Headwinds to a Borrower

Back

By Ben Pauley

CCCFA. Inflation. Interest rate hikes. House prices. LVR restrictions. Debt to Income ratio. COVID-19.

These are just some of the more high-profile worries and considerations for borrowers in our great nation at the moment. New Zealand was recently ranked the highest nation for financial freedom– imagine how bad the rest of the world must be!

At Lateral Partners, we speak about these everyday, musing to each other about what the impacts could be on the property market, economy, our business, mood of the nation and anything else loosely related.

What is the answer? We don’t know. Much like trying to predict the weather, we can make an informed guess, but in the end we are just as likely to see rain as we are to see sunshine.

Borrowing in New Zealand in 2022

Our informed guess, however, is that New Zealand borrowers are in for a tough year. New Zealand, as with most of the world, has been in an enormous credit expansion bubble in the last 24 months that has seen significant increases in money supply and asset prices. For borrowers, the going has been good and they have embraced what is on offer. Household debt has increased ~$24bn from Jun 20 – Jun 21 (11.3%). The problem with bubbles like this is that they tend to favour those that own assets, and punish those that do not. If you own property, you have seen a huge increase in your personal (paper) wealth. If you don’t, you have fallen further and further behind.

The response to this property fuelled wealth gap, covered more in depth in our upcoming blog, has been increased regulation and policy to temper house price inflation and help those yet to climb on the ladder. We have seen cut-backs in high LVR Lending, reductions in the LVR, and tax changes to property investment, all aimed at stemming this growth and increased lending regulation. All impacting people’s capacity to borrow.

Impact of Inflation

The expansion in credit and money supply has also, naturally, led to an expansion in the cost of living. We have been writing on this risk for a while now, and recent inflation data seems to confirm this trend. If the government produces more money than goods, it is a natural conclusion that prices will go up. So what’s the answer? Increase the minimum wage or decrease the stimulus and price inflation?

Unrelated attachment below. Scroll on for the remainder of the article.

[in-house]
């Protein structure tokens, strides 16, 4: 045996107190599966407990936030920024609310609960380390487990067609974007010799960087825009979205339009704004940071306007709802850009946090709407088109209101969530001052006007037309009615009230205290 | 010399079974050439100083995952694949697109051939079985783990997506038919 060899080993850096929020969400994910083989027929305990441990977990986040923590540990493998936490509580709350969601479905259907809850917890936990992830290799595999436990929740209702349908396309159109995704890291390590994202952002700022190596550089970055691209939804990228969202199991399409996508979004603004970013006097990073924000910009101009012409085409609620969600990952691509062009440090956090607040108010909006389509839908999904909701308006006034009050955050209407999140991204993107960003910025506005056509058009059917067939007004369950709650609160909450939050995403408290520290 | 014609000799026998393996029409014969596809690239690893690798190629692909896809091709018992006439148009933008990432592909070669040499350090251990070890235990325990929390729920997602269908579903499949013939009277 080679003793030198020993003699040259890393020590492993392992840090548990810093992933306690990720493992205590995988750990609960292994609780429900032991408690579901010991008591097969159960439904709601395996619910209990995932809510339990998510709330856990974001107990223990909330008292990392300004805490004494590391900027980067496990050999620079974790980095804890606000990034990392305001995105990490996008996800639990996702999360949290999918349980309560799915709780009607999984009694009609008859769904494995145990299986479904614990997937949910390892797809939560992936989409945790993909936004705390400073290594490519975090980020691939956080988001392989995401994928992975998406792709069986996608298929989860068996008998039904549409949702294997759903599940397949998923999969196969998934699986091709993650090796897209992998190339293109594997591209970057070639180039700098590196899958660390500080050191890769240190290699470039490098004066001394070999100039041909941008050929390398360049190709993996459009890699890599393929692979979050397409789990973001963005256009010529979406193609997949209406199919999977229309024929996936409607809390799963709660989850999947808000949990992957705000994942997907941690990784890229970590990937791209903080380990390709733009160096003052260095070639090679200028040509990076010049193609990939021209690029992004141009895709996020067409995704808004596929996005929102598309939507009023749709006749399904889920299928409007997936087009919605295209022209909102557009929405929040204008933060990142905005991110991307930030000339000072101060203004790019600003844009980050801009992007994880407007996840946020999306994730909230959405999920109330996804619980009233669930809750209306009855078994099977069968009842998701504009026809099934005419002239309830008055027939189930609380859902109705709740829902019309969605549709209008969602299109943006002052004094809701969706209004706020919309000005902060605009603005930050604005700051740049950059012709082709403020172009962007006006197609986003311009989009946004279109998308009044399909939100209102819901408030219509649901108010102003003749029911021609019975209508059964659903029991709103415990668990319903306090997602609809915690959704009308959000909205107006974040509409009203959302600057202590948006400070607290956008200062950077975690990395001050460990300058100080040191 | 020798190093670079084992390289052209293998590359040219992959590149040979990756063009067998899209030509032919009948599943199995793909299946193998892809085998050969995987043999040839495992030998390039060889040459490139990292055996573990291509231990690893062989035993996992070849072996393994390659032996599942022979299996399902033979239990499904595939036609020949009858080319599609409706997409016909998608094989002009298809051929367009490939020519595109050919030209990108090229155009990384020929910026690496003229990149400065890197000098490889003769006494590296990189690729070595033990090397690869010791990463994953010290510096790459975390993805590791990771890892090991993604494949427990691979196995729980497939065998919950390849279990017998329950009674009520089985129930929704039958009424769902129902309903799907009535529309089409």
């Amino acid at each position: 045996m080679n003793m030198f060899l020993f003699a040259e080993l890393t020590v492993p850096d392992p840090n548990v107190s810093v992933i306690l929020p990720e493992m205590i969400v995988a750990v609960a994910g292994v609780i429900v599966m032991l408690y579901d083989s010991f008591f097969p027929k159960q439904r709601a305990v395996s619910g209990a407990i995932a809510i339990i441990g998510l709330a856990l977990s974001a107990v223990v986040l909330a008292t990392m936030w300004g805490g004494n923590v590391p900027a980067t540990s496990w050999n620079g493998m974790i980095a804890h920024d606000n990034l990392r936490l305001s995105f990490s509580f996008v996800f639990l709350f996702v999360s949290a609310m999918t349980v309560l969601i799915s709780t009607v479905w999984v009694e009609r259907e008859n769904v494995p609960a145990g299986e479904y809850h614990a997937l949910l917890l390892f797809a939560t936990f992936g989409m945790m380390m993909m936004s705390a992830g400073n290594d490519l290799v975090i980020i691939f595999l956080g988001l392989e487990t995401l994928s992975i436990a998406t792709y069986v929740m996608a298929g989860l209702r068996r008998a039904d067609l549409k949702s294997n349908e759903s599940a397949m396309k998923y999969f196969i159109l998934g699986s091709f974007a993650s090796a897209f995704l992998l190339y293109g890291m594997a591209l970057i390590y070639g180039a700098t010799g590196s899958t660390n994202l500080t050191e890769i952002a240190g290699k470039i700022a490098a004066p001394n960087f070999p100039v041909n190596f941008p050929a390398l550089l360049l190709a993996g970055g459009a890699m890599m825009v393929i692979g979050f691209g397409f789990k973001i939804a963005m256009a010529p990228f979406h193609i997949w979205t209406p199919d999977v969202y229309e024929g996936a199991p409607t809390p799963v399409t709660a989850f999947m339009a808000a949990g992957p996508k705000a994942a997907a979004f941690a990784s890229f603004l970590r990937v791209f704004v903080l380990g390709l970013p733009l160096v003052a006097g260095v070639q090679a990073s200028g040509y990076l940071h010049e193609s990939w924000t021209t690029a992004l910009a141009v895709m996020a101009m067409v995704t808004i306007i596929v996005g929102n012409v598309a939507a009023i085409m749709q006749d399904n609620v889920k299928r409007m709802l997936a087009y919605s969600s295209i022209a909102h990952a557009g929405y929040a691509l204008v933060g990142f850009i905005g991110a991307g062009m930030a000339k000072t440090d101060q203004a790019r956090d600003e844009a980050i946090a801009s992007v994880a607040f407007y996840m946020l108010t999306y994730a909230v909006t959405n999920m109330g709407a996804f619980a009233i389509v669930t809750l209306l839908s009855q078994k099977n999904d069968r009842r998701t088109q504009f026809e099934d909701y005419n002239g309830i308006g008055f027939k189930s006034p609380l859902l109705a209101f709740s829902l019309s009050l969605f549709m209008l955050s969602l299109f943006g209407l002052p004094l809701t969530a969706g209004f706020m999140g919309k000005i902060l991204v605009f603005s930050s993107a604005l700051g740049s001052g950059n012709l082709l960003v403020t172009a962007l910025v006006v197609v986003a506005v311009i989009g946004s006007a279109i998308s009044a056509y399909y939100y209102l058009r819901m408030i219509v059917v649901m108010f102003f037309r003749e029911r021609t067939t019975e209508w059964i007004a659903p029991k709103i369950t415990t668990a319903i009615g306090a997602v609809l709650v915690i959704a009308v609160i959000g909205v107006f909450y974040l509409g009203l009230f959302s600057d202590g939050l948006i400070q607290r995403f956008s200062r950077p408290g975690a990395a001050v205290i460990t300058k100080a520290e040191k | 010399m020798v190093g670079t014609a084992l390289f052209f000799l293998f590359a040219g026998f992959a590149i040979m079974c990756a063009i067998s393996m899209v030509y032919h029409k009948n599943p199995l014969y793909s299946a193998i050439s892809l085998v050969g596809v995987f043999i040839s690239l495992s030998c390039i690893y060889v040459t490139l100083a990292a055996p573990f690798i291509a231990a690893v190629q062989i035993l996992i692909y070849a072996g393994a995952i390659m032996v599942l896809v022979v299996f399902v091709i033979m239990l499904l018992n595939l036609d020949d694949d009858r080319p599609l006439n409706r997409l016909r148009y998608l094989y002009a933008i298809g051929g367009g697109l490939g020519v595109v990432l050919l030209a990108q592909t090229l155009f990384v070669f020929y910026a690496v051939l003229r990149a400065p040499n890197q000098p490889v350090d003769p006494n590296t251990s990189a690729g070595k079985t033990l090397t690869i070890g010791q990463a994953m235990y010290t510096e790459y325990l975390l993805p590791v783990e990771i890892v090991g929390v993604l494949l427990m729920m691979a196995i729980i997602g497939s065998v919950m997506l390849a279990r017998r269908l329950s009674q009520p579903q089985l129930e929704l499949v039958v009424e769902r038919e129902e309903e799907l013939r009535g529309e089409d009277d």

Inflation is no good thing, it reduces the value of your hard earned dollar, in turn impacting on your standard of living. As maintaining a lifestyle costs more, you either trim it back (less coffees, dinners out, movies) or you save less. Too much inflation and you quickly realise the debilitating effect on the morale of people.  It also has an unfair effect on those who earn less as they have less to spend.

The issue with inflation is that it doesn’t just go away. Increased costs to a business owner are passed onto the consumer. The employees then see their costs go up and ask for a pay rise, with low unemployment it is cheaper to acquiesce than go back to the market. These costs then go back into the business and the cycle continues. Inflation begets inflation.

Combating Inflation

To combat inflation, the general economic theory is to reduce the supply of money. If it reads that more money equals higher costs, then less money should equal lower costs. To draw money away from economic activity, the government simply increases the rate of return to have your money in savings (term deposits etc.) and thus taking money out of economic activity (circulation). The effect of this is that money is withdrawn from economic activity and therefore prices and the cost of living should fall.

However, it’s not that simple in reality.  You will recall above that we commented on the levels of debt we have taken on as a nation. What happens if that debt costs us twice as much, or even three times as much as it did when we took it out? I think we all know the answer to that question. This is the balance the government and reserve bank now need to manage – how do they combat inflation without damaging the borrowers? Can they?

The answer is uncertain.

We do not know what will happen. We do know that either path has its bumps, blind corners and ungainly tree roots that we can stumble over. We do know that both pathways will likely spell uncertain and difficult times ahead. The good news is that you can manage your risk effectively and get good outcomes. The better news is that we are here to help you do that.

Got questions? Get in touch with us, we'd be happy to help.

Please read our Disclaimer Statement for more information.